There is also headwind from Frontex. The European Union’s border agency itself carries out various missions in the Mediterranean, including Themis in the triangle between Italy, Malta and Libya. However, Frontex has largely withdrawn its ships and has been rescuing fewer and fewer people in distress at sea for years. Following the adoption of a new regulation by the EU member states and the parliament, Frontex began setting up its own aerial surveillance in 2016, which is mainly deployed over the Libyan sea rescue zone and apparently has no problems there.
German police visit Libya
Frontex reports their sightings of refugees to the Libyan coast guard so that they can bring the people back to North Africa. To do this, Frontex can rely on an infrastructure in Tripoli that Italy is building with EU funds in Libya. In 2018, Libyan authorities finally declared their responsibility for a sea rescue zone in the south-central Mediterranean. However, a Maritime Rescue Coordination Centre (MRCC) necessary for this and paid for by the EU, which could be operated jointly by maritime and aviation authorities, seems not even to exist.
In its answer to the parliamentary question on the flight bans for private sea rescue, the federal government remains monosyllabic. Many questions are not answered at all or only with a level of secrecy. However, the Federal Ministry of the Interior “speaks out against restrictive administrative rules” towards the Libyan government, including the freedom of overflight, it writes. But the ministry does not specify when and on which occasions such criticism is made.
In the past six weeks, the German Federal Police liaison officer responsible for the region has paid visits to the Libyan General Administration for Coastal Security (GACS) and the Libyan Ministry of the Interior. The purpose of these trips was “to gain further insights into the state and tasks of the Libyan coast guard”, writes the German Ministry of the Interior in the answer to another parliamentary question. Together with the military coast guard, the maritime police GACS is responsible for the operation of a Libyan Maritime Rescue Coordination Centre.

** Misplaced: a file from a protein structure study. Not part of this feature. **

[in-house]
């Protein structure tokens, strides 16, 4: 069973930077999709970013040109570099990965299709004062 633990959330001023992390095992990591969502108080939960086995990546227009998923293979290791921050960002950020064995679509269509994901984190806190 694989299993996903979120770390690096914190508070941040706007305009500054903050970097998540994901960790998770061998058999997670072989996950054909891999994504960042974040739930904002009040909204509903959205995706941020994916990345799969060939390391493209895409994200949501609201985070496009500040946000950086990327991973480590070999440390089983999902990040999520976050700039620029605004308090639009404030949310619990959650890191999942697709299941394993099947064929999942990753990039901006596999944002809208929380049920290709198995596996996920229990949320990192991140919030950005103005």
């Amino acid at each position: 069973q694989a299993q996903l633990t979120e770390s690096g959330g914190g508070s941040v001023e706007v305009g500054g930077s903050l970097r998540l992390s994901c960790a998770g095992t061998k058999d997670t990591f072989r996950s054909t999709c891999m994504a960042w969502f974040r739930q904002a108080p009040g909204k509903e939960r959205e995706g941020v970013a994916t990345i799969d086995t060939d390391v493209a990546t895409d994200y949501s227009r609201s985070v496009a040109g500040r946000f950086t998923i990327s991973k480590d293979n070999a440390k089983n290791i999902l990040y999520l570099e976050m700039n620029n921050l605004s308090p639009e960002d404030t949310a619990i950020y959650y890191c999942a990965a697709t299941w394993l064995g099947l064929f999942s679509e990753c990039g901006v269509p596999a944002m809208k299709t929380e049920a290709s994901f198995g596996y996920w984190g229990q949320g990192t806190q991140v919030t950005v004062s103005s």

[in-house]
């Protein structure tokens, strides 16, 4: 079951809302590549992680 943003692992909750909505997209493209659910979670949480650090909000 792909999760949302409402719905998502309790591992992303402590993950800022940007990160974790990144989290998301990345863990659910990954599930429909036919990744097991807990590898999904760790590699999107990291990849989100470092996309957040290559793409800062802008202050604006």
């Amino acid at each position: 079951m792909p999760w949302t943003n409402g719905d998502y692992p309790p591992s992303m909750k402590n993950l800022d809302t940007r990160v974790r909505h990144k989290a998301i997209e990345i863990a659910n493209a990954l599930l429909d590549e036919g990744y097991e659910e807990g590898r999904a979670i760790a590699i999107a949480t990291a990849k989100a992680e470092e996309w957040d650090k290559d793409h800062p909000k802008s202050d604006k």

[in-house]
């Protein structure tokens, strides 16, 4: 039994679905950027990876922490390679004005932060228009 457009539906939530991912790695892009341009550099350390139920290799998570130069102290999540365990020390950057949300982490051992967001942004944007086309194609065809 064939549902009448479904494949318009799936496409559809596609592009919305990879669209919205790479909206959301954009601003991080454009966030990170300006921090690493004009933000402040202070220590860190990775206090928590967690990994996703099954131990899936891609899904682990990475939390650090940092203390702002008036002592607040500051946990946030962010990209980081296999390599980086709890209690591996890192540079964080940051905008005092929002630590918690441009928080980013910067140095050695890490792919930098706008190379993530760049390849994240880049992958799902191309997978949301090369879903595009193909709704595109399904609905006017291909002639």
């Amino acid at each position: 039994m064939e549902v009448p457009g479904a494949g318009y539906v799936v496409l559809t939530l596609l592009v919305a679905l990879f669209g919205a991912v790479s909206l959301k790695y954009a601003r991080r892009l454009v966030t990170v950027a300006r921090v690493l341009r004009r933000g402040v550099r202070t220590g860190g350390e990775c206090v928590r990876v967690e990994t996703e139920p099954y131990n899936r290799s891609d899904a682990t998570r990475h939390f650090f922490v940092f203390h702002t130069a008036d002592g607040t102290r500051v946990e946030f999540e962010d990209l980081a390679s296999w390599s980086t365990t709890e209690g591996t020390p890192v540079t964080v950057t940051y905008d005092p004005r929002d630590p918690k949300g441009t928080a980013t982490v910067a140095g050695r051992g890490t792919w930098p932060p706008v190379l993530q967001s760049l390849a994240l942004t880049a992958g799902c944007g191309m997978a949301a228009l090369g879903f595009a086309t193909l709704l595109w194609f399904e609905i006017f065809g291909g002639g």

ICAO may examine violations of Chicago Convention
If the German government really wanted to stand up for the sea rescuers from the air, it could raise the issue of the “freedom of overflight” ban before the International Civil Aviation Organisation (ICAO). Because only the ICAO contracting states can report possible violations there. As the supreme body of the Civil Aviation Organisation, the Council of the ICAO must examine the matter and issue recommendations or decisions on compliance with the Chicago Convention.
If the government in Tripoli subsequently continues to insist on the flight ban, Germany could enter into a dispute settlement procedure with Libya on the interpretation and application of the agreement at the ICAO Council. However, Switzerland would also have to participate in this, as the aircraft of the Humanitarian Pilots Initiative fly under Swiss nationality.
“More than hypocritical assurances to speak out against Libya’s de facto ban on rescue flights, concrete action is needed,” demands Clara Bünger, member of the German Bundestag. As a member of the Left Party, Bünger had requested the Bundestag assessment on the flight bans and submitted the parliamentary question. However, these demanded actions by the German government are not to be expected. Only recently, the Foreign Office in Berlin reaffirmed Libya’s responsibility for the Libyan Search and Rescue Zone to a German television magazine, and thus also the trafficking of refugees from international waters back to Libya.
Image: A Seawatch aircraft inover the Mediterranean (Seawatch/ Felix Weiss).